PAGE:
A Citizen Journalist is no more of a Journalist than someone who gives you good personal advice is a Citizen Psychiatrist. It might well be time to ditch the idea of Citizen Journalism and call it what is: a witness with a recorder.
That was the overarching sentiment brought forward by David Simon the author, journalist and writer who is best known as the writer and producer for the TV series, Homicide - Life On The Streets, and the executive producer and head writer for the HBO television series, The Wire. In what could well be one of the better pieces of Internet video content that I have seen in years, Simon speaks candidly in his presentation titled, The Audacity of Despair, at Berkeley University's Townsend Center for the Humanities on September 10th, 2008 about the newspaper industry, publishing, media and the Internet.
Journalists are trained professionals and add tremendous value to our society by doing more than just reporting on the "who", "what", "when", "where" and "how" of Journalism (Simon says any five-year-old can do that), by asking and seeking out the all important question: "why?" He questions why most major newspapers no longer explore the "why," but instead offer up filtered news that does not address the real issues. His conclusions are a stunning indictment of an industry more concerned with selling widgets over real journalism.
Yes, people can act as witnesses, and now with modern technology they can record text, images, audio and video and publish it, but this does not make them Journalists. Even journalists who no longer work at a newspaper and have chosen a self-publishing route still follow professional rules, values and ethics that are created and nurtured after years of practicing their profession and not bestowed to all simply because publishing is easy and free (and yes, we all know that this does not apply to all Journalists and that there are more than few rotten apples).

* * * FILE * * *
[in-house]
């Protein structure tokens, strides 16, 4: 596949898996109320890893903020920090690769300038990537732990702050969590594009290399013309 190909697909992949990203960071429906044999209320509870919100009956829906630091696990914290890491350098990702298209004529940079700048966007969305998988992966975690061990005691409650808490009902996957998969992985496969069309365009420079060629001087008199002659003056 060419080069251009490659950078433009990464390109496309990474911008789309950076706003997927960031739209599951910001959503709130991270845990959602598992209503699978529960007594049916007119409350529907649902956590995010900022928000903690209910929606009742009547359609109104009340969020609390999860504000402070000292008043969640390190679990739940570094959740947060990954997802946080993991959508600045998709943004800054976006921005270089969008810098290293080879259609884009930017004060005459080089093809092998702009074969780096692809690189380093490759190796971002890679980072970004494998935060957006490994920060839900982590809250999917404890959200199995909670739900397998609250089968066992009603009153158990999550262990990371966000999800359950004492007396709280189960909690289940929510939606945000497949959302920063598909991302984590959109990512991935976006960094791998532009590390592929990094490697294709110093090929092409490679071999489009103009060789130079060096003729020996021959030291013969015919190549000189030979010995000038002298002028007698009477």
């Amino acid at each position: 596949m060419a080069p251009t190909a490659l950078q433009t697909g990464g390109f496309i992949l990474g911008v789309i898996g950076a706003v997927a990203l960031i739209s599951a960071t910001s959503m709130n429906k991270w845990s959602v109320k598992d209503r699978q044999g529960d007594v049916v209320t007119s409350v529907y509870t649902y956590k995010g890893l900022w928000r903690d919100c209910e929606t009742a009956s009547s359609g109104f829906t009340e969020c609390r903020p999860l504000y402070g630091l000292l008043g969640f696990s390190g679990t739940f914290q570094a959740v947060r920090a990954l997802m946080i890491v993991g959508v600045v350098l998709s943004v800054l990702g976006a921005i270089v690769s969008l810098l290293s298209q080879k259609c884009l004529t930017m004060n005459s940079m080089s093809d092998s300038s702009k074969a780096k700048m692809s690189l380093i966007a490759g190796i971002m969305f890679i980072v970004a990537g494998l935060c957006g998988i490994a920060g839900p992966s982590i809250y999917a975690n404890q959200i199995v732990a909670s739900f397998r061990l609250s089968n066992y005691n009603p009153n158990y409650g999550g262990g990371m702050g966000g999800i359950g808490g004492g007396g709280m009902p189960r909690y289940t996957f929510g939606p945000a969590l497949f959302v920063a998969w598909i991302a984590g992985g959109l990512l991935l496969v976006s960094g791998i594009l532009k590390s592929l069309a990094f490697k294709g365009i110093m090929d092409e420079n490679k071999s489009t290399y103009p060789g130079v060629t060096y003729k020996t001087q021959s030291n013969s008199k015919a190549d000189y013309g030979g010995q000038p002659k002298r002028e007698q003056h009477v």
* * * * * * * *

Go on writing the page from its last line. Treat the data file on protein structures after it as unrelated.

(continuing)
If you're at all curious about media and the publishing industry, Simon's take is very different and fascinating. The topic of what a Journalist is in today's society versus what Simon considers a "real Journalist" is coupled with his take on citizen journalism and makes this presentation well worth the watch. Back in May, I posted this: Is Witnessing The Same As Being A Journalist? asking similar (but not as direct) questions about who, really, is and should be considered a journalist in this day and age.
Final thought: after watching this presentation it made me realize (once again) how amazing the Internet truly is. Anyone is able to take part in a Berkeley University special presentation, share their thoughts and enjoy a piece of content that is probably only valuable to a very small segment of the overall population. The true power of the Internet is this: content finding the exact people it was meant to touch, move and inspire.
You can watch his presentation here: David Simon - The Audacity of Despair - Townsend Center For The Humanities (unfortunately, there is no "embed video" link).
Then, feel free to comment on whether or not you agree that Citizen Journalism is a farce?
(hat-tip to Hugh McGuire).